Use Bankruptcy Laws to Force Bigger Givebacks, Break Unions
By Chris Kutalik
November 2005 Issue
in heavily unionized
Bankruptcy-as-a-strategy first became prominent during the restructuring of the steel industry in the late 1990s, then spread to the airlines after 9/11, leading to a virtual freefall in the bargaining power of unions there.
the October 8 Chapter 11 filing by
Shedding a Legacy
affected industries have much in common. The business press describes them as
"ailing legacy industries," which is code for densely organized
These industries have had defined-benefit pensions, good retiree health care, good low- or no-cost health care, relatively high wages, and other benefits. But many firms in these industries are no longer interested in keeping these "high towers" around.
the long boom of the '90s, many
the similarities among industries go beyond broad trends; they even include the
same cast of characters.
said in a recent press conference, "[
Another part of this strategy is to shift pension costs to taxpayers by defaulting and leaving the bill to the Pension Benefit Guarantee Corporation, a federal government agency created in 1974 to protect workers' pensions from companies going under. Pensions picked up by the PBGC pay out at significantly lower rates, many topping out at 60 percent of the original.
Many companies started underpaying into their pension funds in the late 1990s. As the 2001 recession hit, these companies were underfunding to the tune of hundreds of billions of dollars: $305 billion in 2002 and $278 billion in 2003, according to the PBGC. To restore investor confidence, managers sought a way out of paying up on their obligations. Chapter 11 fit the bill.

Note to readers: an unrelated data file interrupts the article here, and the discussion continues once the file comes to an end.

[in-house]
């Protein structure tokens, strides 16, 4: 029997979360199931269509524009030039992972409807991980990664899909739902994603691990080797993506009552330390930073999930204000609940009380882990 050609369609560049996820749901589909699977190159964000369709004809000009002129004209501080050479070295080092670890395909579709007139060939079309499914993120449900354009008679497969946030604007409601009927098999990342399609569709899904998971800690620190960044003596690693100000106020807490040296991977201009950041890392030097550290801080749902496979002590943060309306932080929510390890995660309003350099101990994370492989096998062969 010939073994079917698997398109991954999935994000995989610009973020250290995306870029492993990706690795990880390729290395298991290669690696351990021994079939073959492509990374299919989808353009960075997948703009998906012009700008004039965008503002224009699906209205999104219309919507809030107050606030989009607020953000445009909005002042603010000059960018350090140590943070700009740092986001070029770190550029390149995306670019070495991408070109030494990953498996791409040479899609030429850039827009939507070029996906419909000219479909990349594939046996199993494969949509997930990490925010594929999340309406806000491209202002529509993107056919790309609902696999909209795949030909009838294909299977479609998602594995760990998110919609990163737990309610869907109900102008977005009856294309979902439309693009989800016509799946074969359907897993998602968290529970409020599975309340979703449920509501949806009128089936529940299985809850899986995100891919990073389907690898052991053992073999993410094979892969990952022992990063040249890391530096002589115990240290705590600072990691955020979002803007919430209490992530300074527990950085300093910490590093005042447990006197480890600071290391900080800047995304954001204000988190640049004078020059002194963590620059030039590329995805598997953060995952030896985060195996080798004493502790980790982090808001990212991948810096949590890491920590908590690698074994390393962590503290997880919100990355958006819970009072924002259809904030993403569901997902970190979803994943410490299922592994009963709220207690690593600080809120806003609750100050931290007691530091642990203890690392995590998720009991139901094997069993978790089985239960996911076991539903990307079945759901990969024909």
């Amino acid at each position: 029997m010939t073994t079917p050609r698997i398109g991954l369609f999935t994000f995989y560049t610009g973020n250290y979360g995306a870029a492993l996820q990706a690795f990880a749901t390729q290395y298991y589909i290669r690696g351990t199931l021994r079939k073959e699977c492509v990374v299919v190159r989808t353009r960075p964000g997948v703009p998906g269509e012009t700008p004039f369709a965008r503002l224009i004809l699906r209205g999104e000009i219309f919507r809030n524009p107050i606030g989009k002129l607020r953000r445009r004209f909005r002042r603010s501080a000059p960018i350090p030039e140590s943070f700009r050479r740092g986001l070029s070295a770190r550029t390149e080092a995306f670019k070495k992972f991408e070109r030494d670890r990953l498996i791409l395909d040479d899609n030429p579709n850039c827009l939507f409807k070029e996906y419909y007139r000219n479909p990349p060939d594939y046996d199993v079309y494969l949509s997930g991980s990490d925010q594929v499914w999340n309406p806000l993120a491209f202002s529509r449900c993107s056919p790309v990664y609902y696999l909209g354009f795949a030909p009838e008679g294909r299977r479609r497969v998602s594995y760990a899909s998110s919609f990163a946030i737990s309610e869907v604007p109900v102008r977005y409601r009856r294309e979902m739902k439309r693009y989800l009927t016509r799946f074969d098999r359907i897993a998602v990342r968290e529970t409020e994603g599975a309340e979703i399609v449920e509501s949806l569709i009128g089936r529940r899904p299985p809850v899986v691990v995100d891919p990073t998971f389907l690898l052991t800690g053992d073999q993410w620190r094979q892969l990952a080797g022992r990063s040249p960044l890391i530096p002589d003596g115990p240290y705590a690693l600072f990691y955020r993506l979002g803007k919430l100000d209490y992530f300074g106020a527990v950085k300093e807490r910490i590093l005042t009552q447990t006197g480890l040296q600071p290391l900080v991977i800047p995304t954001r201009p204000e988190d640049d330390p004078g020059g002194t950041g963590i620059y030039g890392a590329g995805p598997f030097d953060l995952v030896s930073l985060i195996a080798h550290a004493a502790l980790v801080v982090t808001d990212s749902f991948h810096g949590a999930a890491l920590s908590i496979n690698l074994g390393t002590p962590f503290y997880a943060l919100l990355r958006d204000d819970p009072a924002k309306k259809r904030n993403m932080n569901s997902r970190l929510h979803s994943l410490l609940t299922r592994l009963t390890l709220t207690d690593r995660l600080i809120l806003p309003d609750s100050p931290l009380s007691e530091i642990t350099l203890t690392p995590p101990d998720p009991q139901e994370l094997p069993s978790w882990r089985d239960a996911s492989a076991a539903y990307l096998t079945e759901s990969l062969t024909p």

number of bankrupt companies have been able to renege completely on pension
payments by either using the threat of a court-ordered abrogation of their
labor contracts (US Steel,
To add insult to injury, retiree health care benefits have also been under the restructuring axe. Many retired steelworkers had to face cost jumps of hundreds of dollars a month after smaller, "leaner" firms emerged from bankruptcy.
What to Do?
This trend presents enormous challenges for unions. If leaders continue with the strategy of appeasement through concessions, the situation will grow even grimmer. Concessions don't save companies, and appeasement only breeds more boldness on the employers' part.
On the other hand, a militant piecemeal strategy is unlikely to work either. The courage - and foresight in identifying the severity of this new round of corporate restructuring - shown by the Aircraft Mechanics Fraternal Association at Northwest has unfortunately run up against a wall, as the airline continues to operate with outsourcing and labor from other unions.
Non-striking gate/ramp agents, flight attendants, and pilots - all in separate unions - are facing the fallout from Northwest's September 14 bankruptcy filing and its subsequent filing of a motion to open their contracts October 12.
represented by the UAW, IUE-CWA, and the Steelworkers are all separately facing
the same at
A cross-union response is clearly needed.
This response needs to unify union efforts first in affected industries and then around the movement as a whole in a counter-strategy. Marches, rallies, inside strategies, intermittent strikes, and industry-wide sympathy strikes need to be advocated for at the local level and enacted on the national.
potential power exists. To protest outsourcing and speedup, the UAW struck two
auto parts plants in
"People fought and died to win the benefits and wages that we've gotten over the years," said Al Benchich, president of UAW Local 909. "It wasn't just handed to us. So now we'll probably have to take to the streets again to keep what we've won or get it back."